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Q2 Sees Second Largest Increase in S&P 500 EPS Estimate Since 2011

Companies and Earnings

By John Butters  |  June 1, 2018

During the first two months of the second quarter, analysts increased earnings estimates for companies in the S&P 500 for the quarter. The Q2 bottom-up EPS estimate (which is an aggregation of the median EPS estimates for all the companies in the index) rose by 0.2% (to $39.07 from $38.98) during this period. How significant is a 0.2% increase in the bottom-up EPS estimate during the first two months of a quarter? How does this decrease compare to recent quarters?

On average, the bottom-up EPS estimate usually decreases during the first two months of a quarter. During the past five years (20 quarters), the bottom-up EPS estimate has recorded an average decline of 2.7% during the first two months of a quarter. During the past 10 years (40 quarters), the bottom-up EPS estimate has recorded an average decline of 3.7% during the first two months of a quarter. During the past 15 years (60 quarters), the bottom-up EPS estimate has recorded an average decline of 2.9% during the first two months of a quarter.

Change in SP500 Quarterly EPS First 2 months of QTR

In fact, the second quarter of 2018 marked the second largest increase in the bottom-up EPS estimate over the first two months of a quarter since Q2 2011 (+1.5%). The current record is 5.7%, which occurred during the first two months (January and February) of the previous quarter (Q1 2018).

SP500 Change in Q218 EPS vs Change in Price

Sector-Level Breakdown

At the sector level, five sectors recorded an increase in their bottom-up EPS estimates during the first two months of the quarter, led by the Energy sector (+10.1%). Five sectors recorded a decrease in their bottom-up EPS estimates during the first two months of the quarter, led by the Consumer Staples sector (-4.2%). Eight sectors recorded a smaller decrease (or an increase) in their bottom-up EPS estimates relative to their five-year average decline and 10-year average decline over the first two months of a quarter. Seven sectors recorded a smaller decrease (or an increase) in their bottom-up EPS estimates relative to their 15-year average decline for the first two months of a quarter.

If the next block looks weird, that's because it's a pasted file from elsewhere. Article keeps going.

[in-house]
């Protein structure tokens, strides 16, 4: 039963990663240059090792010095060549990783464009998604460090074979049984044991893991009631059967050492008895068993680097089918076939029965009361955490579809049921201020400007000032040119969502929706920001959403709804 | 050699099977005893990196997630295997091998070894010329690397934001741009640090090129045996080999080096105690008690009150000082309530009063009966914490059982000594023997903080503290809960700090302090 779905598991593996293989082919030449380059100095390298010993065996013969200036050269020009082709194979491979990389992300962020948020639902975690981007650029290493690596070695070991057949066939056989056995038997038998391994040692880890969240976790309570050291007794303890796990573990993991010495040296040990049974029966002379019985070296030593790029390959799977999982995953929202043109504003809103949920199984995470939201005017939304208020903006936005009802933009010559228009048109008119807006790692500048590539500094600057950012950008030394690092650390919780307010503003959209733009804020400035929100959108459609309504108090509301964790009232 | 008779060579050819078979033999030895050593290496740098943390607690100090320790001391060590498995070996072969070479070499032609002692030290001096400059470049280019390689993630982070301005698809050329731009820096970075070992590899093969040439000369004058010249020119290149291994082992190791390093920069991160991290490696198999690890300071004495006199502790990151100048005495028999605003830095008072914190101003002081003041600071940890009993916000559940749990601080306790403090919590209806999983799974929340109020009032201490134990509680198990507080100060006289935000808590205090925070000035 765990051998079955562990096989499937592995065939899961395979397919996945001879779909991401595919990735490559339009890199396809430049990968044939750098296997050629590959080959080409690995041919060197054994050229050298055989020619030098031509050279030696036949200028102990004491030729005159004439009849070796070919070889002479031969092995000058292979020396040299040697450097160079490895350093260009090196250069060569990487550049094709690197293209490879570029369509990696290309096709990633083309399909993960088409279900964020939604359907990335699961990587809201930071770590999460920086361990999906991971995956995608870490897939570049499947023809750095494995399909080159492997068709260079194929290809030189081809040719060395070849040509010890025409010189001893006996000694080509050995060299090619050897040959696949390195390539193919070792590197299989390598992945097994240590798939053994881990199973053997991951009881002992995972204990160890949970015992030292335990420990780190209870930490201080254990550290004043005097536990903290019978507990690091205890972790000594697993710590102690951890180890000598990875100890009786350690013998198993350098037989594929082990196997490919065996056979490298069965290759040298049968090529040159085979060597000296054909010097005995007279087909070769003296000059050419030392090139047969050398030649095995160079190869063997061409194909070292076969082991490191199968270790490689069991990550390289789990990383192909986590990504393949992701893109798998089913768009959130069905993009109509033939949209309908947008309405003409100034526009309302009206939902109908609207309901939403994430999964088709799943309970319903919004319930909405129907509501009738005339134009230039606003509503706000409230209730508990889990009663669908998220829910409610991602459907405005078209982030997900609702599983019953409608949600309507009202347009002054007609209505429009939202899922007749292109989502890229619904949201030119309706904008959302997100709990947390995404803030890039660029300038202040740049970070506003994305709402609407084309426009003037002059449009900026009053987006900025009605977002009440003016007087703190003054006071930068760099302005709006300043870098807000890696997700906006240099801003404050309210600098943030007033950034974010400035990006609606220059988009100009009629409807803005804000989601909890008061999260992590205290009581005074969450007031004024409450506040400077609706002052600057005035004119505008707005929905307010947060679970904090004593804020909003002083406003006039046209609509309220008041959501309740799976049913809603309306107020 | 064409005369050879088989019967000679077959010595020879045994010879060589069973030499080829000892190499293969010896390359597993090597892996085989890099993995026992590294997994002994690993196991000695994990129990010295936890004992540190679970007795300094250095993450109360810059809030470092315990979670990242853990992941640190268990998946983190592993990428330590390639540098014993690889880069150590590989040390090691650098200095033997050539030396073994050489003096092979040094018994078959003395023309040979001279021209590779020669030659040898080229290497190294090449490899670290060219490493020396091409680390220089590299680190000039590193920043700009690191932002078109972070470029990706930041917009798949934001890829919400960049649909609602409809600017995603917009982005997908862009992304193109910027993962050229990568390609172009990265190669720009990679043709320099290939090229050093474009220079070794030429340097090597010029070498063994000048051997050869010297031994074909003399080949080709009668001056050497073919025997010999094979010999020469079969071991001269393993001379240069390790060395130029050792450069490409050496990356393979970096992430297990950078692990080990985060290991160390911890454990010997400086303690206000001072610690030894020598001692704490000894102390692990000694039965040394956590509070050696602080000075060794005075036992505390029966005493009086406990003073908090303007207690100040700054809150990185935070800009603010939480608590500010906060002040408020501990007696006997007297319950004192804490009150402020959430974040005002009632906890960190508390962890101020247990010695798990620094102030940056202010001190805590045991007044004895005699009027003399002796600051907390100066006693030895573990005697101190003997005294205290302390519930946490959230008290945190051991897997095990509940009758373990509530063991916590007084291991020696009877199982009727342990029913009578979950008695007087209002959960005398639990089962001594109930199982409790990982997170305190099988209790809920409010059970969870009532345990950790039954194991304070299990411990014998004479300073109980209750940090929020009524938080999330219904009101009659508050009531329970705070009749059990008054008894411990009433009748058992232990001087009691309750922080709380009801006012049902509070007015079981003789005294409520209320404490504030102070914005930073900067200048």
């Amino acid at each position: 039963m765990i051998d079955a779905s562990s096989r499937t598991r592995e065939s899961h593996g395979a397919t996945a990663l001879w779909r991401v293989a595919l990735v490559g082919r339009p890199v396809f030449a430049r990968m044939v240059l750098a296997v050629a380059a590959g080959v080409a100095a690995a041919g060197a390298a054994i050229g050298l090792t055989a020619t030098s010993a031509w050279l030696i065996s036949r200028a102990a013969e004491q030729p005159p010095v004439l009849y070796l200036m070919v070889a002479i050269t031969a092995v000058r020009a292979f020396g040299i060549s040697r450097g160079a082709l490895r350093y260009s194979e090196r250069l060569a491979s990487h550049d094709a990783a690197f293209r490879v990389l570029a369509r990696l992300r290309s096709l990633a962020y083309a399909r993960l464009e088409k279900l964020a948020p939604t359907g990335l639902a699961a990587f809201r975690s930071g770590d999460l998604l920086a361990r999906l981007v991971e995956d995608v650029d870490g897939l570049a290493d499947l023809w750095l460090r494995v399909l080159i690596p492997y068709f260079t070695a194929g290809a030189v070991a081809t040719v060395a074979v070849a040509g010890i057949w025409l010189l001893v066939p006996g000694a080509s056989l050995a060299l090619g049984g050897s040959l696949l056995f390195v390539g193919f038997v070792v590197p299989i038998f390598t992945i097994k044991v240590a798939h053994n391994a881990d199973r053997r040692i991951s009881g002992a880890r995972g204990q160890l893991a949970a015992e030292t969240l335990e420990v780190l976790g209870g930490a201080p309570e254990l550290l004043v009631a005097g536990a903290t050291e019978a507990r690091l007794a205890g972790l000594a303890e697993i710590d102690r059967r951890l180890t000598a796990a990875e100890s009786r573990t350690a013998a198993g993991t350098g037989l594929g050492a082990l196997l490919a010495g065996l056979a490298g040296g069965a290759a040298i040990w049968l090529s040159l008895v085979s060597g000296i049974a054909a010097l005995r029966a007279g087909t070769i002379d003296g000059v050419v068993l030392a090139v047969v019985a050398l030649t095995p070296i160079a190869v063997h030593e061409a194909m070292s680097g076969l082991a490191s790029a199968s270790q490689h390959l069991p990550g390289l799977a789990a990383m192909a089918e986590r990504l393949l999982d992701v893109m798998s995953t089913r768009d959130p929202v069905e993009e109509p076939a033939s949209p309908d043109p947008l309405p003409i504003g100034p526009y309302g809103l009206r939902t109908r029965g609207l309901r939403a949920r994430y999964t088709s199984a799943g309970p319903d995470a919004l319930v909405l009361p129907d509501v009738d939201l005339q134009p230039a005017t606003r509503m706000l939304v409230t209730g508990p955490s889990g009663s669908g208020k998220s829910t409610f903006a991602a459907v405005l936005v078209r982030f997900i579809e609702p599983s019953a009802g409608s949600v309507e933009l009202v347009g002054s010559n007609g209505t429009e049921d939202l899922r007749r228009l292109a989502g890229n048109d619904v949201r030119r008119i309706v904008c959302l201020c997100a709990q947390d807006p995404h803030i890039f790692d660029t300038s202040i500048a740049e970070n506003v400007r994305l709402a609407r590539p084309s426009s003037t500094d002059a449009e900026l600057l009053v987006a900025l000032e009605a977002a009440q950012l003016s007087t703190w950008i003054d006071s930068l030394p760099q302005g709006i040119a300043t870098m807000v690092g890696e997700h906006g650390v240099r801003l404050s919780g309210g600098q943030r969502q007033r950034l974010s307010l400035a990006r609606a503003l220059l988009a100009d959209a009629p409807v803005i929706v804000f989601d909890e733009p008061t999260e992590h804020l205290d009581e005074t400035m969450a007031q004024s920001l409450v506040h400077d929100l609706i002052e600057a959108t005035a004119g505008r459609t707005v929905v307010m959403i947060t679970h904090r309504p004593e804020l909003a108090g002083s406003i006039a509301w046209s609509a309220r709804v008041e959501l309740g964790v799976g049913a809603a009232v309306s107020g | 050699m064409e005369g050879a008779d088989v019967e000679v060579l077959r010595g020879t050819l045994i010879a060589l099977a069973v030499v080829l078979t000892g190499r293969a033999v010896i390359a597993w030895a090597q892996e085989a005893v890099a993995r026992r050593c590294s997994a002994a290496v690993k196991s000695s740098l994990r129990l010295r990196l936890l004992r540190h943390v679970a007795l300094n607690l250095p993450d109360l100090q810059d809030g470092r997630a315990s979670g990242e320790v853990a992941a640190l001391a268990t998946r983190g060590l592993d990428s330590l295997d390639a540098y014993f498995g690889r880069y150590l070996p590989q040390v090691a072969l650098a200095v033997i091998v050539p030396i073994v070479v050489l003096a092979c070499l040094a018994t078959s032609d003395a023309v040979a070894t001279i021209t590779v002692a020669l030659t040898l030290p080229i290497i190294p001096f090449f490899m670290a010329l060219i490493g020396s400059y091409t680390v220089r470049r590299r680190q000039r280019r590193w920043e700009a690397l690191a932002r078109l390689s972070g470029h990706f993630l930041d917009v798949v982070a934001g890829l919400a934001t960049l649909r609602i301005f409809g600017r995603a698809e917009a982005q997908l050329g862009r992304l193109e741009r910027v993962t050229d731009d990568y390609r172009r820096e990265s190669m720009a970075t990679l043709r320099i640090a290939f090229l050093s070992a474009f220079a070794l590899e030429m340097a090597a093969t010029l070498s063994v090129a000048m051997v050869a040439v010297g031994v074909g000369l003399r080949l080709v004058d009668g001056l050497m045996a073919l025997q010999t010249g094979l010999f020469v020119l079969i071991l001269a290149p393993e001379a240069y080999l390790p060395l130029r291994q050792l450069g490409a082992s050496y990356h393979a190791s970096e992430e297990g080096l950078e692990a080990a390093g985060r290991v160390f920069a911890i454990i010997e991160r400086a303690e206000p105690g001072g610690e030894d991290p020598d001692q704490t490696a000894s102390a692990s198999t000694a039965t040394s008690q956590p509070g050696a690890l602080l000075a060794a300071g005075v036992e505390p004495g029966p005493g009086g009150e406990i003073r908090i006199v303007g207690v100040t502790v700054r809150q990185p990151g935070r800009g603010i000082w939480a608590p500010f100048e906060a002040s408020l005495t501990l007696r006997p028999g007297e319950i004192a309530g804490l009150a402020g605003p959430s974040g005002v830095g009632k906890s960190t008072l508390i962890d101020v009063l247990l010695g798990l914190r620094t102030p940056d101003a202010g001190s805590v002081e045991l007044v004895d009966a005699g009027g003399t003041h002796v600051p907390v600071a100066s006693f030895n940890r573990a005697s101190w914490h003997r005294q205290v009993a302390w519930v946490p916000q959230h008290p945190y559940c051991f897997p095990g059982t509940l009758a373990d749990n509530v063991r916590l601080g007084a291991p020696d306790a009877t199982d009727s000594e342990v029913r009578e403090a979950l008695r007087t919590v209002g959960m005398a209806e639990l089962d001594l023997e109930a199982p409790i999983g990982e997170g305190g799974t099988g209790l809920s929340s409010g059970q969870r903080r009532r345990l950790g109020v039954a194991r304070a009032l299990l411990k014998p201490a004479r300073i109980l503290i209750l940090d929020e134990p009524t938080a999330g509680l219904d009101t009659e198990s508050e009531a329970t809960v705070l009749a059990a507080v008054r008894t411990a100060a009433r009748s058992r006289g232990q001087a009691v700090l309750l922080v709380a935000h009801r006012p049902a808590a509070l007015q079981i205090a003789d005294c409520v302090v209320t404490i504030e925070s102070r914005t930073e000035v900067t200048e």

As the bottom-up EPS estimate for the second quarter rose during the first two months of the quarter, the value of the S&P 500 also increased during this same period. From March 31 through May 31, the value of the index increased by 2.4% (to 2705.27 from 2640.87). The second quarter marked the second time since Q2 2011 in which both the bottom-up EPS estimate for the quarter and the value of the index increased during the first two months of the quarter.

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John Butters

Senior Earnings Analyst

John’s weekly research report, Earnings Insight provides analysis and commentary on trends in corporate earnings data for the S&P 500, including revisions to estimates, year-over-year growth, performance relative to expectations, and valuations. He is a widely used source for the media and has appeared on CNBC, Fox Business News, and the Business News Network. In addition, he has been cited by numerous print and online publications such as The Wall Street Journal, Financial Times, The New York Times, MarketWatch, and Yahoo! Finance.

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